Their Eyes Were Watching God

By Zora Neale Hurston,

Book cover of Their Eyes Were Watching God

Book description

Cover design by Harlem renaissance artist Lois Mailou Jones

When Janie, at sixteen, is caught kissing shiftless Johnny Taylor, her grandmother swiftly marries her off to an old man with sixty acres. Janie endures two stifling marriages before meeting the man of her dreams, who offers not diamonds, but a…


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Why read it?

10 authors picked Their Eyes Were Watching God as one of their favorite books. Why do they recommend it?

This is the book that, after three years of a long and often turgid English degree, made me fall back in love with reading. Ships at a distance have every man’s wish on boardis there a better opening line in the English language? The novel tells the story of Janey, an African American woman in Florida in the 1920s, and her three husbands. A candidate for shaming and marginalisation if ever there was one. But Janey resists every constraint that society seeks to impose on her. I read this book whenever I need a good weep. 

From Jessica's list on reimagining women’s lives.

This could be any one of a number of books by Black authors—Charles Wright, Ralph Ellison, James McPherson, Alice Walker, Toni Morrison, James Baldwin.... Through such writers the experience of Black people is made available to those of us who are not Black. I've chosen Hurston's book because of the directness and rawness of her language and her use of scenes which bespeak the ability of a writer to transcend herself. Most memorable perhaps is the scene in which the abused and thrice married Janie is attempting to port her latest husband, Tea Cake, across a lake driven by wind.…

Their Eyes Were Watching God is a book that I read every year with my students and no matter what age I am when I read it, I come away with something new I’ve discovered. I think what draws me to this book is the main character, Janie Crawford. She is such a complex mix of thoughts and experiences, and the way Hurston lets her grow over the course of the book is a stroke of pure brilliance. When Janie returns to Eatonville, barefoot, wearing coveralls, the townspeople think she’s been defeated, but they don’t even begin to know the…

From M.L.'s list on character driven novels.

Hurston worked for two different WPA projects – the Federal Theater Project, and the FWP – and she wrote Their Eyes Were Watching God in between those jobs, while on a fellowship. Reams of critical praise have been devoted to this book, which is often found on lists of the last century’s finest novels. I won’t try to add any deep insights to the extant critical record here, with such limited space. But I will note that there are stylistic commonalities between it and the work of other WPA writers, commonalities which I enjoy and which make me think of…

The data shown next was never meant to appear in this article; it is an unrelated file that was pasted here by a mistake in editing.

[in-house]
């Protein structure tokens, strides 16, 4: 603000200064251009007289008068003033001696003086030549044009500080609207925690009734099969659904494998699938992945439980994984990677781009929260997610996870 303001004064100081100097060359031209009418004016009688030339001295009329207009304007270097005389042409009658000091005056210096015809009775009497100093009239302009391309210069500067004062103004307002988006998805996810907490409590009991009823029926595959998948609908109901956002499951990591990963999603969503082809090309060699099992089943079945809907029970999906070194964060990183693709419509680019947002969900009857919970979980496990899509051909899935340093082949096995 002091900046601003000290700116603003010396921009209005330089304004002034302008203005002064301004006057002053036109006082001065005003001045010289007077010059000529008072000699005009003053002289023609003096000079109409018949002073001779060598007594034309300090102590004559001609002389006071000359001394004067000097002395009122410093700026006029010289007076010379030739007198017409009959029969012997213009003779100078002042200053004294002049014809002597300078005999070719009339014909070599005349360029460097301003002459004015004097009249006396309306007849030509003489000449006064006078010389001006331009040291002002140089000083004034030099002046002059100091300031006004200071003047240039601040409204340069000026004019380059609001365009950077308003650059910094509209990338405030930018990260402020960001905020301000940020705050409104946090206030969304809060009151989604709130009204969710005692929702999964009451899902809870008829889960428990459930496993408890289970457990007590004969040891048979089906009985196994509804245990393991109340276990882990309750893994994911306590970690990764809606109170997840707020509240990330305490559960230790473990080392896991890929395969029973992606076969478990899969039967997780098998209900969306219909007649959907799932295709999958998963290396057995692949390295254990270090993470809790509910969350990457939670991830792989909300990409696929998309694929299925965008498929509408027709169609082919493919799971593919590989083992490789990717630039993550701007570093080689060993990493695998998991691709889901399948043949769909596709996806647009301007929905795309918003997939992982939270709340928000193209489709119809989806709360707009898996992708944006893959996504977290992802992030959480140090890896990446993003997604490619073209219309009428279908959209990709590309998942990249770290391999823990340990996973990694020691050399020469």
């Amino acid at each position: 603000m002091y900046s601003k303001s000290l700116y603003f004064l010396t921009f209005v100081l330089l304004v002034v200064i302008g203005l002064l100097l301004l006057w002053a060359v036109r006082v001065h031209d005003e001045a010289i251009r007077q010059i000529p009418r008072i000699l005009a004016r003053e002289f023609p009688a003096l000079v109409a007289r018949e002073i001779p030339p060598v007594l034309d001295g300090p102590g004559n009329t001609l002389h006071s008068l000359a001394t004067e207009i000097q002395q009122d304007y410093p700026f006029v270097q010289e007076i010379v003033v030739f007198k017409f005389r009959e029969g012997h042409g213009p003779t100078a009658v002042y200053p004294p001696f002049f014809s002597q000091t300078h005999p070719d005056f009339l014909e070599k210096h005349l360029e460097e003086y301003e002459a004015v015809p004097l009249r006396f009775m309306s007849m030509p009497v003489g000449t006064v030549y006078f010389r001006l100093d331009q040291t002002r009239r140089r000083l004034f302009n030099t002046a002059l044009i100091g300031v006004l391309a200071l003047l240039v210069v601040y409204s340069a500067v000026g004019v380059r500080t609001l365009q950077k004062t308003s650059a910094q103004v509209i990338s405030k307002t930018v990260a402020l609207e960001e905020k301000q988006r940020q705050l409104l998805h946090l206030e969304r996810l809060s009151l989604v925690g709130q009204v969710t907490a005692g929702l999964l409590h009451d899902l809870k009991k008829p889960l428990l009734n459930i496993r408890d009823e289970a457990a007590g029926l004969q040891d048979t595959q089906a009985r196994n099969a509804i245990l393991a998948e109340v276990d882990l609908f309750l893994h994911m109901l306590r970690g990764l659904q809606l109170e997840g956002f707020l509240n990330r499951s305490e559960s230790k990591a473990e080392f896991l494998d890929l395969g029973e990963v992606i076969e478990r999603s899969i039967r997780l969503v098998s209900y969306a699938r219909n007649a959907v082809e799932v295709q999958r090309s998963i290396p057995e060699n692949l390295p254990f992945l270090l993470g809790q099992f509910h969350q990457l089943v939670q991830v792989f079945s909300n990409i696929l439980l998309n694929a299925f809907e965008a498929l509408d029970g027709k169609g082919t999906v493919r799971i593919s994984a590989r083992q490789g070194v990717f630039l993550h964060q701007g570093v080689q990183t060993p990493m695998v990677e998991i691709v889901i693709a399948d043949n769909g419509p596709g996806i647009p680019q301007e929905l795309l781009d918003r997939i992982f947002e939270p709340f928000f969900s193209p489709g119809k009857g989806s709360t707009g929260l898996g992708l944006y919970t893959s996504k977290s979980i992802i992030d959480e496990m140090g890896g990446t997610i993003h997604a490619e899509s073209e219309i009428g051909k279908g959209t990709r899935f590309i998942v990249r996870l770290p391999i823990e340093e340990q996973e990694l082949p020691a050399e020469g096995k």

I first read this book in college. Wrote a paper on it. Said to myself, “OK. So what?” Went on with my life. Read the book again when I was in my forties. And said – aloud – “Mercy!” I think one may need a few years (ok, maybe a few decades) of grief, laughter, heartbreak, financial worries, i.e. life, to feel this Hurston tale in your bones. And then there is the novel’s opening line. “Ships at a distance have every man’s wish on board.” True that.

Hurston’s heroine, Janie Crawford, lives in a time and place when a woman was supposed to be defined by the men in her life. But Janie, though she suffers suppression and abuse at the hands of her husbands, remains strong-minded, pushes back when she can, and ultimately experiences love on her own terms, becoming an independent woman with her own voice. This classic of the Harlem Renaissance not only provides us with a fascinating, remarkable woman in Janie; it’s also a great portrait of black lives and culture in the early 20th century.

Hurston’s riveting book explores the extraordinary experiences of a Black woman living in the 1930s rural south. With vernacular language, compelling characters, and lively dialogue, Hurston’s protagonist, Janie, tells her story of love and tragedy. Every episode is embroidered with the vegetation, humidity, waterways, and soil of central and northern Florida. The land-based work of former slaves forms the spine of the story, and a hurricane triggers the culminating crisis of Janie’s life. Through this work of fiction, one grasps essential themes of environmental history: human labor intertwined with the land, altered ecosystems, gendered experiences of nature, and the tight…

From Julie's list on stealth environmental histories.

I remember reading this book in college and it hitting me like a lightning bolt. I loved her style and the flow of her language. Later I found out that Hurston had been to Haiti, the country of my birth and childhood, and she had written a book about voodoo. She also lived in Central Florida where I lived—so I felt an affinity with her landscape, her south. I could recognize the places and the people she was talking about. She was a trailblazer and a real outsider. She was repudiated by the other great African American writers of her…

A book that forces you to engage both intellectually and emotionally is a gift. This novel is beautiful in its unflinching pride in its Black Florida roots and dialect. It forces readers to lay down their expectations of language and step into something new. Hurston’s careful crafting of Janie’s discovery of self in relation to both external expectation and her internal desires is one that is world-altering.

From Athena's list on for growing up and finding your voice.

In this short novel, Zora Neale Hurston somehow manages to capture the challenges faced by Black women seeking liberation in a racist, misogynist world while never losing sight of the liberating power of Black joy.

From Brit's list on being Black in America.

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